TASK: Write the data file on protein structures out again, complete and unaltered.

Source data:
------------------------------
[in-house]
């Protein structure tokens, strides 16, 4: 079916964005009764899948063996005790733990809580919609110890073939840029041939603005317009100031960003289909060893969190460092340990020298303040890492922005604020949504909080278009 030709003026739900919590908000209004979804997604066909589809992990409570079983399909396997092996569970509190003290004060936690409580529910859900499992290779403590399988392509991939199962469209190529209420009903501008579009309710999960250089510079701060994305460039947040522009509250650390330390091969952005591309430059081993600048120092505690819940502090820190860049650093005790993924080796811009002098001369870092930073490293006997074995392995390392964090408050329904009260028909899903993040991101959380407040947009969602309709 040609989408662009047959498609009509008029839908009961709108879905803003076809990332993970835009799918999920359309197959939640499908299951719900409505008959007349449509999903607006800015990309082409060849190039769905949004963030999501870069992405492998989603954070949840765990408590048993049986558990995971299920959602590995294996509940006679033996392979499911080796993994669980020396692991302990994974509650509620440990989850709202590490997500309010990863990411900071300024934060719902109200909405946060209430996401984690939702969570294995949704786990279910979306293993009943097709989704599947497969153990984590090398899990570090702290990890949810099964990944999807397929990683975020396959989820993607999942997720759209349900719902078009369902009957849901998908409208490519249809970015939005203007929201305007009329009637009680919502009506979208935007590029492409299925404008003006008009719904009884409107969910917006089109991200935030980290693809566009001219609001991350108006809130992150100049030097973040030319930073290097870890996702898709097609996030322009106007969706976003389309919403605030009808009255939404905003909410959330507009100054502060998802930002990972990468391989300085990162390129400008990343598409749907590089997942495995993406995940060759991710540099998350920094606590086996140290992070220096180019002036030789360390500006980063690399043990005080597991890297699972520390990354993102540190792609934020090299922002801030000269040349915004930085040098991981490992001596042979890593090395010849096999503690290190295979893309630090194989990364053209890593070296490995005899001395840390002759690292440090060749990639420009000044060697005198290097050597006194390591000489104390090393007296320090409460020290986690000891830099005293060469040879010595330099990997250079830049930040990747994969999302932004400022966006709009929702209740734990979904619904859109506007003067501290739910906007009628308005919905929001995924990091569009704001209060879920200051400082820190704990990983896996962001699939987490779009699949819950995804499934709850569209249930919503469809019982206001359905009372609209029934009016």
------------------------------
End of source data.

[in-house]
């Protein structure tokens, strides 16, 4: 079916964005009764899948063996005790733990809580919609110890073939840029041939603005317009100031960003289909060893969190460092340990020298303040890492922005604020949504909080278009 030709003026739900919590908000209004979804997604066909589809992990409570079983399909396997092996569970509190003290004060936690409580529910859900499992290779403590399988392509991939199962469209190529209420009903501008579009309710999960250089510079701060994305460039947040522009509250650390330390091969952005591309430059081993600048120092505690819940502090820190860049650093005790993924080796811009002098001369870092930073490293006997074995392995390392964090408050329904009260028909899903993040991101959380407040947009969602309709 040609989408662009047959498609009509008029839908009961709108879905803003076809990332993970835009799918999920359309197959939640499908299951719900409505008959007349449509999903607006800015990309082409060849190039769905949004963030999501870069992405492998989603954070949840765990408590048993049986558990995971299920959602590995294996509940006679033996392979499911080796993994669980020396692991302990994974509650509620440990989850709202590490997500309010990863990411900071300024934060719902109200909405946060209430996401984690939702969570294995949704786990279910979306293993009943097709989704599947497969153990984590090398899990570090702290990890949810099964990944999807397929990683975020396959989820993607999942997720759209349900719902078009369902009957849901998908409208490519249809970015939005203007929201305007009329009637009680919502009506979208935007590029492409299925404008003006008009719904009884409107969910917006089109991200935030980290693809566009001219609001991350108006809130992150100049030097973040030319930073290097870890996702898709097609996030322009106007969706976003389309919403605030009808009255939404905003909410959330507009100054502060998802930002990972990468391989300085990162390129400008990343598409749907590089997942495995993406995940060759991710540099998350920094606590086996140290992070220096180019002036030789360390500006980063690399043990005080597991890297699972520390990354993102540190792609934020090299922002801030000269040349915004930085040098991981490992001596042979890593090395010849096999503690290190295979893309630090194989990364053209890593070296490995005899001395840390002759690292440090060749990639420009000044060697005198290097050597006194390591000489104390090393007296320090409460020290986690000891830099005293060469040879010595330099990997250079830049930040990747994969999302932004400022966006709009929702209740734990979904619904859109506007003067501290739910906007009628308005919905929001995924990091569009704001209060879920200051400082820190704990990983896996962001699939987490779009699949819950995804499934709850569209249930919503469809019982206001359905009372609209029934009016």